Nikkei Cultural Views Pose Barriers to Cancer Care


BARRIERS TO CARE — Nancy Hikoyeda spoke about cancer prevention at a recent Yu-Ai Kai seminar. Photo by Erin Yasuda Soto/Nichi Bei Weekly

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Mavis Nitta knows firsthand how important early detection is when it comes to cancer prevention.

“My mom is a breast cancer survivor, so she always says, ‘Make sure you get a mammogram.’ I think I may have a greater risk since she had it,” said Nitta, chronic disease program coordinator at the San Francisco-based Asian & Pacific Islander American Health Forum.

Cancer detection and how it relates to the Japanese American culture were among the topics explored at a seminar, “Cancer 101, Japanese American Health and Culture Training,” held at the Yu-Ai Kai senior center in San Jose’s Japantown on Sept. 29-30.

The seminar, designed to train caregivers, included a number of experts in the area of cancer screening, detection and treatment.

Nitta, who has a master’s degree in public health, said that despite the importance of early detection and screening for cancer, many older Japanese Americans do not seek care due to a combination of cultural beliefs and attitudes.

“For some Japanese Americans, cancer is associated with death. Patients must understand that you can live with cancer,” said Nitta, adding that Japanese Americans have the highest incidence rates for colorectal cancer, even surpassing the rate for whites.

Nitta said that besides colorectal cancer, the other common types of cancer among Japanese Americans are: breast, prostate, lung, stomach, bladder and uterine.

Nitta said that barriers to care include a lack of Nikkei health care providers and limited English proficiency among some patients. She added that a lack of materials, education and programs that are culturally relevant also impedes cancer detection.

Rachel Mesia, who also holds a master’s degree in public health, and is the partnership program coordinator with the National Cancer Institute’s Cancer Information Service at the Stanford Cancer Center, agreed with Nitta that there are many barriers to care related to Japanese American views and beliefs.

Making caregivers aware of these cultural barriers, and finding solutions to overcome them, was one of the consortium’s goals, she said.

“It’s multicultural and multigenerational. How will we get people to open up? We need to open up ways and strategies within the culture,” Mesia said.

Barbara Masterson, a registered nurse and the wellness coordinator at Yu-Ai Kai, said that  a belief that is common among some older Japanese Americans — shikata ga nai (it can’t be helped) — is yet another obstacle.

“They think it’s something that they can’t do anything about,” she said. “There is a reluctance to ask for help.”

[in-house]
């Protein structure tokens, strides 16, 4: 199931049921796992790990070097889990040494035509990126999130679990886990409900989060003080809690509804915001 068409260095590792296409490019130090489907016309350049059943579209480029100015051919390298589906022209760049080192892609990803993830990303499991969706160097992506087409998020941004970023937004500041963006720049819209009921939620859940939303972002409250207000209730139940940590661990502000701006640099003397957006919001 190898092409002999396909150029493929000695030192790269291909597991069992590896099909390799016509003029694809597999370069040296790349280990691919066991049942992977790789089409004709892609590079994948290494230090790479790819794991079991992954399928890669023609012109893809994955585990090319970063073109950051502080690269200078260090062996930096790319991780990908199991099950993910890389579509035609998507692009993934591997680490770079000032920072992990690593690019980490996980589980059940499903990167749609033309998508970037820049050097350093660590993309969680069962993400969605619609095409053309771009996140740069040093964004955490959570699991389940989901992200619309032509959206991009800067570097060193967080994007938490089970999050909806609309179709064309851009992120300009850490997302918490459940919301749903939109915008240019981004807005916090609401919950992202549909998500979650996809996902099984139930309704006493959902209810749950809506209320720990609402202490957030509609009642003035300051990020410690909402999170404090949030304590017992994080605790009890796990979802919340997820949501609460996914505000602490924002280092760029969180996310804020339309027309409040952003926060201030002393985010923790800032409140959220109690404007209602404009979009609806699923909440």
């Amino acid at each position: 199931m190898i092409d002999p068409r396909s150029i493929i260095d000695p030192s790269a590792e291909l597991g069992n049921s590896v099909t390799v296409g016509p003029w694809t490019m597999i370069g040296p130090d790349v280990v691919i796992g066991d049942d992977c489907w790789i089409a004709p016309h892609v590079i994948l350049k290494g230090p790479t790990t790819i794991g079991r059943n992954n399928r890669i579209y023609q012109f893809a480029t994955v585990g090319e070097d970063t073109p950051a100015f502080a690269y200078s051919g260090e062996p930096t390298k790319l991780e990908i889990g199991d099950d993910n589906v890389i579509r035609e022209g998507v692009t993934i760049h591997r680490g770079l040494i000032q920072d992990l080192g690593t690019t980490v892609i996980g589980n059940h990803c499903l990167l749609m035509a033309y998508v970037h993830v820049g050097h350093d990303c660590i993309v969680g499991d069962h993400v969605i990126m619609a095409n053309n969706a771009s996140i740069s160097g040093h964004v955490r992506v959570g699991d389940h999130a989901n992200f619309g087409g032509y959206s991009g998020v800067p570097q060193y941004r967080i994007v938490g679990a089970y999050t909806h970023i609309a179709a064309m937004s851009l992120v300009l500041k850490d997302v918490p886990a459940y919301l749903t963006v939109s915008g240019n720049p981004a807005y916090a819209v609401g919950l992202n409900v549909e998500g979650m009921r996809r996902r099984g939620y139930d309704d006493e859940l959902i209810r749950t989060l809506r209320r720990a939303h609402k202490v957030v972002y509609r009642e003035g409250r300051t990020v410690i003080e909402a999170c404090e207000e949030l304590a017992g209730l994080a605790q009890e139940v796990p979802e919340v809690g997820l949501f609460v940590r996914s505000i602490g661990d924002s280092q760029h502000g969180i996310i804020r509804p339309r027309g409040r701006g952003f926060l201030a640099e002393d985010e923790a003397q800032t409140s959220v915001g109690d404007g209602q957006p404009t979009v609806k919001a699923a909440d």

Nancy Hikoyeda, who holds both a master’s and a doctorate in public health, also cited haji, or shame or disgrace, as a impediment to care.

“They believe it’s shameful to have some conditions,” said Hikoyeda, who is an ethnogeriatric specialist at the Stanford Geriatric Education Center.

She added that the cultural value of gaman, or quiet endurance, is an additional barrier to early cancer detection.

“You are taught to endure pain and hardship, not to show emotions,” she said, adding that many may not seek help although they are not feeling well.

Furthermore, Hikoyeda said that that many Japanese Americans are hesitant to question authority.

“I was raised that you don’t question doctors, professors or other authorities,” Hikoyeda said.

She said that Nikkei patients must be more proactive in their own health care.

“Japanese American patients should ask providers to repeat information if necessary. Also, patients should know that seeking a second opinion is OK,” she said.

Hikoyeda added that health care providers can do their part in reducing the cultural and language barriers among Japanese Americans.

“Health care providers need to develop trust and recognize anxiety resulting from cultural barriers and other issues regarding treatment. They need to be respectful, and to build connections and confidence.”

Some reasons why people don’t receive cancer screenings include a fear of and lack of knowledge about cancer, according to Nancy Morioka-Douglas, MD, clinic chief at Stanford Family Medicine.

“There are early detection screening tests for breast, cervix, prostate and colorectal cancer,” said Morioka-Douglas, who is also the associate director of the Stanford Geriatric Education Center. “At age 40, you should get a baseline mammogram.”

She added that an awareness of body changes may help in the detection of early signs of cancer.

“If someone is getting thinner or wasting away, encourage them to see a doctor and get a cancer screening,” she said. “Ovarian cancer may declare itself in abdominal bloating.”

Seiko Edward, who works for the Ishizue/South Bay Japanese Community Network and is also a volunteer at Yu-Ai Kai, said that the information will be helpful to her.

Edward, who provides referrals for Japanese-speaking people, said, “It was very informative because we get phone calls from cancer patients. We thought it would be good to attend.”

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